The staff at this university have been very welcoming. However, a major cultural difference is how last minute everything in China is. For example, you may be told on the Friday that the school has something planned that they would like you to attend on the Sunday. Or you will be told the day before that you need to have your exam papers ready. This just seems to be how things work in China. From my experience, if you can’t make something because they have told you too last minute then they are not going to be angry with you. This is one of the things that takes getting used to and it is best just to go with the flow and not let it annoy you.
I am teaching reading to business English students and general English to a tourism management class. We have textbooks but we are given a lot of freedom with how we teach and the other teachers generally leave us to it. I was so so nervous before my first class but by the 2nd or 3rd lesson I started to feel more comfortable and found my style of teaching. I find that the more prepared I am, the more confident I am teaching. It is true that Chinese students have a lot more respect for teachers than western students, sometimes they will say something really sweet to you that cheers you up for the day. For example, when I was teaching with a cold, a student messaged me and said ‘Teacher, I am so sorry to hear that you are ill’. Some of the students can be quite lazy and go on their phones a lot. Also, talking on top of each other does not seem to be as rude here as it is at home. Nevertheless, these are quite minor issues and although I am not very strict with them, I am still able to teach the class. Because they are only one or two years younger than me, I have found it hard to be strict but I think for younger students it would be essential to have a no phone policy.
Classes in China are usually 30- 60 students. All my classes are around 50 students which makes learning names very hard. However, they are used to being able to go unnoticed which means that making them participate is also very hard. Luckily, there a few that will always volunteer to answer. However, I quickly learned that hands up activities don’t work well.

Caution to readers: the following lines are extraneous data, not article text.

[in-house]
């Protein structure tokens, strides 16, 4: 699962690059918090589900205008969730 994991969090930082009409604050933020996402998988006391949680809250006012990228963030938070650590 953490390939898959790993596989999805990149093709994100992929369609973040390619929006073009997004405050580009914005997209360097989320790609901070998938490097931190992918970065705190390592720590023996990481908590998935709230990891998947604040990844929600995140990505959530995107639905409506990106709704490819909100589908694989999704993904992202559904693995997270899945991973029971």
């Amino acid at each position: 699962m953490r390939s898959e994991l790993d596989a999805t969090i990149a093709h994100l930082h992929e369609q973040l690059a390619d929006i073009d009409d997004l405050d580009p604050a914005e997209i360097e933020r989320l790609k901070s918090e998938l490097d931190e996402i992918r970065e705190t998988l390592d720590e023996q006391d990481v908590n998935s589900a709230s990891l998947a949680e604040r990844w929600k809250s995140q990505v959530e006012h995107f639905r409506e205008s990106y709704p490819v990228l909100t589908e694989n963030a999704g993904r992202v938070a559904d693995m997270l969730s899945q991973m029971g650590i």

Time to travel:
Holiday week is probably the best time to travel to far away places although lots of people will say not to because the whole of China is moving around that week. Common places people have visited in/near Sichuan are Mount Emei, Leshan, Chongqing, Mount Qingcheng. Considering Sichuan is bigger than the UK, it would take years just to visit most places in the province, let alone further afield.NationalDepending on your timetable, depends on how much time there is to travel. Because I have lessons on a Friday, it makes going far away quite difficult.
Overall, this has been a really great experience and I do not regret coming at all. The teaching has really built my confidence up and I no longer fear speaking to a crowd. We have been well looked after by TOFU education, the SEAIE internship and the school. The money the internship gives easily covers the cost of food with some left over to do local exploring on weekends.
I will leave China with fond memories and I am sure that I will quickly miss the friendliness of people and the delicious food that I get to eat everyday.
“This programme is a great life experience and I would recommend it to anybody thinking of coming to teach English in China. The staff have been very helpful and supported us from the moment we arrived in China and throughout my stay, and even arranged trips for us and nights out etc. Thank you guys your great!”